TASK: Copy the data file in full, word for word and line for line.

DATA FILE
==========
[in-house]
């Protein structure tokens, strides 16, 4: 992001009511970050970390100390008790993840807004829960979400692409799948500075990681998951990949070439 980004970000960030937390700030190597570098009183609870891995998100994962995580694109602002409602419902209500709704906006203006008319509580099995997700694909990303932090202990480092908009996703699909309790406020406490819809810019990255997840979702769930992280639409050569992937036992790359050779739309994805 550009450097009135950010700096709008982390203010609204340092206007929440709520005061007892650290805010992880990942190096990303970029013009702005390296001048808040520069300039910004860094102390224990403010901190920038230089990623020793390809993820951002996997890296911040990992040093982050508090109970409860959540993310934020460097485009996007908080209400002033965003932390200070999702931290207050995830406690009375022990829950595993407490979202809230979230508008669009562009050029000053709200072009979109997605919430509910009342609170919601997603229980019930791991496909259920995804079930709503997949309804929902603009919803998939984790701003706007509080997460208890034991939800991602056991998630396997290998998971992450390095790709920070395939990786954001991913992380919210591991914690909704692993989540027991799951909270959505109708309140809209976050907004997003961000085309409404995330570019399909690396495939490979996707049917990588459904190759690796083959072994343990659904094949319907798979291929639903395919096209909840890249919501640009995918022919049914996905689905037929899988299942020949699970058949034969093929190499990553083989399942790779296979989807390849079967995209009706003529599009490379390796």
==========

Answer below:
[in-house]
């Protein structure tokens, strides 16, 4: 992001009511970050970390100390008790993840807004829960979400692409799948500075990681998951990949070439 980004970000960030937390700030190597570098009183609870891995998100994962995580694109602002409602419902209500709704906006203006008319509580099995997700694909990303932090202990480092908009996703699909309790406020406490819809810019990255997840979702769930992280639409050569992937036992790359050779739309994805 550009450097009135950010700096709008982390203010609204340092206007929440709520005061007892650290805010992880990942190096990303970029013009702005390296001048808040520069300039910004860094102390224990403010901190920038230089990623020793390809993820951002996997890296911040990992040093982050508090109970409860959540993310934020460097485009996007908080209400002033965003932390200070999702931290207050995830406690009375022990829950595993407490979202809230979230508008669009562009050029000053709200072009979109997605919430509910009342609170919601997603229980019930791991496909259920995804079930709503997949309804929902603009919803998939984790701003706007509080997460208890034991939800991602056991998630396997290998998971992450390095790709920070395939990786954001991913992380919210591991914690909704692993989540027991799951909270959505109708309140809209976050907004997003961000085309409404995330570019399909690396495939490979996707049917990588459904190759690796083959072994343990659904094949319907798979291929639903395919096209909840890249919501640009995918022919049914996905689905037929899988299942020949699970058949034969093929190499990553083989399942790779296979989807390849079967995209009706003529599009490379390796």